Employers’ Costs to Rise with WorkSafeBC Changes that Increase Insurable Earnings
The BC NDP are moving forward with proposed changes that claim to modernize the Workers’ Compensation Act. These changes are being proposed as the BC NDP seek to provide better support to injured workers and their families and to enhance WorkSafeBC’s ability to investigate workplace incidents.
The proposed changes that are being pushed through include:
- raising the maximum annual salary amount on which workers’ compensation benefits are based up to $100,000;
- authorizing WorkSafeBC to provide preventative medical treatment before a claim is accepted;
- allowing WorkSafeBC to correct or acknowledge obvious errors of a decision past the 75-day time limit for reconsideration;
- giving WorkSafeBC the powers of search and seizure for workplace investigations (through judge-granted warrants) through the Workers’ Compensation Act, rather than the Offence Act. This could include: the ability to collect samples, search hard drives, seize or compel documents and obtain tele-warrants. This will provide WorkSafeBC with the power to investigate workplace safety infractions when prosecution is being considered; and
- establishing liability on corporate directors for unpaid premiums or other amounts owed to WorkSafeBC.
In addition, the government is seeking to fast track the effective date of presumptions, if established by WorkSafeBC board of directors, for occupational diseases caused by viral pathogens. This includes COVID-19 and any future pandemic. The presumption would simplify the process for workers who make a workers’ compensation claim if they contract viruses on the job. This essentially creates a system where those people that are perceived to be at higher risk of contracting COVID-19 at work will have their claims automatically accepted.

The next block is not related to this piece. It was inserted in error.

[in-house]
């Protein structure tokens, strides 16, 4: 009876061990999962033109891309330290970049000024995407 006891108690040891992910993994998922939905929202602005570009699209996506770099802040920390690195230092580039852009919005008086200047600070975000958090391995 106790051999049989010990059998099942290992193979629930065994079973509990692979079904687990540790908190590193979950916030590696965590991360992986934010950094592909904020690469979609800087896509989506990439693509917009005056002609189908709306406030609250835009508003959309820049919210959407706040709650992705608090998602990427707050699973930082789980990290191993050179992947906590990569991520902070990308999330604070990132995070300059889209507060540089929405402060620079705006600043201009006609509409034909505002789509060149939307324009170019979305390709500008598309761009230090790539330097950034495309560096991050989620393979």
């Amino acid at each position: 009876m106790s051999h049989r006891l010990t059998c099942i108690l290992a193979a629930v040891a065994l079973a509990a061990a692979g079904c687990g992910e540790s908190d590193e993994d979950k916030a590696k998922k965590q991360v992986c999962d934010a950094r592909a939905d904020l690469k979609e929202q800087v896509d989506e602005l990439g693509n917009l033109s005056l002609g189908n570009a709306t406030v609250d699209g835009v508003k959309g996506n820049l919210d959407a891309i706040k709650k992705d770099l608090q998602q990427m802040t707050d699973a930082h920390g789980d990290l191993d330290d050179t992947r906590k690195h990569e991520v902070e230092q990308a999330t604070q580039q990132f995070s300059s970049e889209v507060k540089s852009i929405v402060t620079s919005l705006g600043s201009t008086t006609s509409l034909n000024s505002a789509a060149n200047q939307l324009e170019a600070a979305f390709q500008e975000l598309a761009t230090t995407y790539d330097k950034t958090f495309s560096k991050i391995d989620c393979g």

Through the Employers’ Forum, many employers have strongly opposed the change in “presumptions” that a COVID-19 infection came from exposure at work. In a submission to WorkSafeBC, the Employers’ Forum states:
Insufficient scientific information and the nature of this pandemic means the workers’ compensation system can only effectively address claims on a case-by-case basis, much as public health officials are currently doing with the contact tracing process…This pandemic – like all pandemics – is a public health crisis, not a workplace health crisis.
In a system funded solely by employers, all of these changes will represent an increase in costs to employers through potentially more accepted claims, and greater costs of claims particularly for higher wage earners. This creates an additional financial and administrative burden on employers who are already facing loss of revenue due to COVID-19.
On the bright side, better WorkSafeBC coverage for high income earners may assist in keeping disability insurance premiums in check for those employers providing that benefit.